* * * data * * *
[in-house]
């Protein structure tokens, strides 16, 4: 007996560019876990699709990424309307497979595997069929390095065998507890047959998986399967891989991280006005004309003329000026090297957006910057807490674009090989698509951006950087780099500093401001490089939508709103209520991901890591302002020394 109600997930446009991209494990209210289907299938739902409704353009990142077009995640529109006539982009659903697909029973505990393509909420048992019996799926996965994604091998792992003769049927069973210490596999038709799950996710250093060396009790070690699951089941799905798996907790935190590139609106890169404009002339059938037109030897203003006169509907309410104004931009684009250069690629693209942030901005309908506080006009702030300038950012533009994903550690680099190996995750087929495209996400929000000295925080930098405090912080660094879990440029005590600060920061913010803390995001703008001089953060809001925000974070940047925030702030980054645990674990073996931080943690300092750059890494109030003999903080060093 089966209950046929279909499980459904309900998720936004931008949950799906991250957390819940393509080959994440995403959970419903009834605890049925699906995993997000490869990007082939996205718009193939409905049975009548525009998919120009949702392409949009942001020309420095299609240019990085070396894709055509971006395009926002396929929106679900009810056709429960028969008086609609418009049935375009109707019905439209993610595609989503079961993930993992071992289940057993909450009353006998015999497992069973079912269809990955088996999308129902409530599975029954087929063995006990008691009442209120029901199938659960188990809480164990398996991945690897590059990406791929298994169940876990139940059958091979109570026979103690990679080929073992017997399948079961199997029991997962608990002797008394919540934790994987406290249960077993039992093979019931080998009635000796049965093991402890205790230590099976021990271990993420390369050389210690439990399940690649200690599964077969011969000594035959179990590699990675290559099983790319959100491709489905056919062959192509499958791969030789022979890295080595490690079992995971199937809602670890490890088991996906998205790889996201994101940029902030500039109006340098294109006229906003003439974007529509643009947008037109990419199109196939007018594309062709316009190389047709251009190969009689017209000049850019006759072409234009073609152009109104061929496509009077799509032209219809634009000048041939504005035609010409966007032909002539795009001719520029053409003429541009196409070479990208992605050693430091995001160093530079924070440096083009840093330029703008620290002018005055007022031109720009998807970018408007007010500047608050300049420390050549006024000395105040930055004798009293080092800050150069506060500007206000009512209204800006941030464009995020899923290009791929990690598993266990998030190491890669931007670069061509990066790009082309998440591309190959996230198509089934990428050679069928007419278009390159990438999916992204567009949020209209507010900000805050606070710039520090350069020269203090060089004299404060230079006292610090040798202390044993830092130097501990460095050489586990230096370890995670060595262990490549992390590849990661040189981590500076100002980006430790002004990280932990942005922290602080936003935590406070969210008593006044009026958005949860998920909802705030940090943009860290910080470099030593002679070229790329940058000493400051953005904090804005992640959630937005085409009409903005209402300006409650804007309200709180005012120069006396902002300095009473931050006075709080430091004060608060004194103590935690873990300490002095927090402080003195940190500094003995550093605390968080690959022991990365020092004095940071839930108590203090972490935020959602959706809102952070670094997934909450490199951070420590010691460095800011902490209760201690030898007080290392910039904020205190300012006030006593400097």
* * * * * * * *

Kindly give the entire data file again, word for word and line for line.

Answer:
[in-house]
């Protein structure tokens, strides 16, 4: 007996560019876990699709990424309307497979595997069929390095065998507890047959998986399967891989991280006005004309003329000026090297957006910057807490674009090989698509951006950087780099500093401001490089939508709103209520991901890591302002020394 109600997930446009991209494990209210289907299938739902409704353009990142077009995640529109006539982009659903697909029973505990393509909420048992019996799926996965994604091998792992003769049927069973210490596999038709799950996710250093060396009790070690699951089941799905798996907790935190590139609106890169404009002339059938037109030897203003006169509907309410104004931009684009250069690629693209942030901005309908506080006009702030300038950012533009994903550690680099190996995750087929495209996400929000000295925080930098405090912080660094879990440029005590600060920061913010803390995001703008001089953060809001925000974070940047925030702030980054645990674990073996931080943690300092750059890494109030003999903080060093 089966209950046929279909499980459904309900998720936004931008949950799906991250957390819940393509080959994440995403959970419903009834605890049925699906995993997000490869990007082939996205718009193939409905049975009548525009998919120009949702392409949009942001020309420095299609240019990085070396894709055509971006395009926002396929929106679900009810056709429960028969008086609609418009049935375009109707019905439209993610595609989503079961993930993992071992289940057993909450009353006998015999497992069973079912269809990955088996999308129902409530599975029954087929063995006990008691009442209120029901199938659960188990809480164990398996991945690897590059990406791929298994169940876990139940059958091979109570026979103690990679080929073992017997399948079961199997029991997962608990002797008394919540934790994987406290249960077993039992093979019931080998009635000796049965093991402890205790230590099976021990271990993420390369050389210690439990399940690649200690599964077969011969000594035959179990590699990675290559099983790319959100491709489905056919062959192509499958791969030789022979890295080595490690079992995971199937809602670890490890088991996906998205790889996201994101940029902030500039109006340098294109006229906003003439974007529509643009947008037109990419199109196939007018594309062709316009190389047709251009190969009689017209000049850019006759072409234009073609152009109104061929496509009077799509032209219809634009000048041939504005035609010409966007032909002539795009001719520029053409003429541009196409070479990208992605050693430091995001160093530079924070440096083009840093330029703008620290002018005055007022031109720009998807970018408007007010500047608050300049420390050549006024000395105040930055004798009293080092800050150069506060500007206000009512209204800006941030464009995020899923290009791929990690598993266990998030190491890669931007670069061509990066790009082309998440591309190959996230198509089934990428050679069928007419278009390159990438999916992204567009949020209209507010900000805050606070710039520090350069020269203090060089004299404060230079006292610090040798202390044993830092130097501990460095050489586990230096370890995670060595262990490549992390590849990661040189981590500076100002980006430790002004990280932990942005922290602080936003935590406070969210008593006044009026958005949860998920909802705030940090943009860290910080470099030593002679070229790329940058000493400051953005904090804005992640959630937005085409009409903005209402300006409650804007309200709180005012120069006396902002300095009473931050006075709080430091004060608060004194103590935690873990300490002095927090402080003195940190500094003995550093605390968080690959022991990365020092004095940071839930108590203090972490935020959602959706809102952070670094997934909450490199951070420590010691460095800011902490209760201690030898007080290392910039904020205190300012006030006593400097």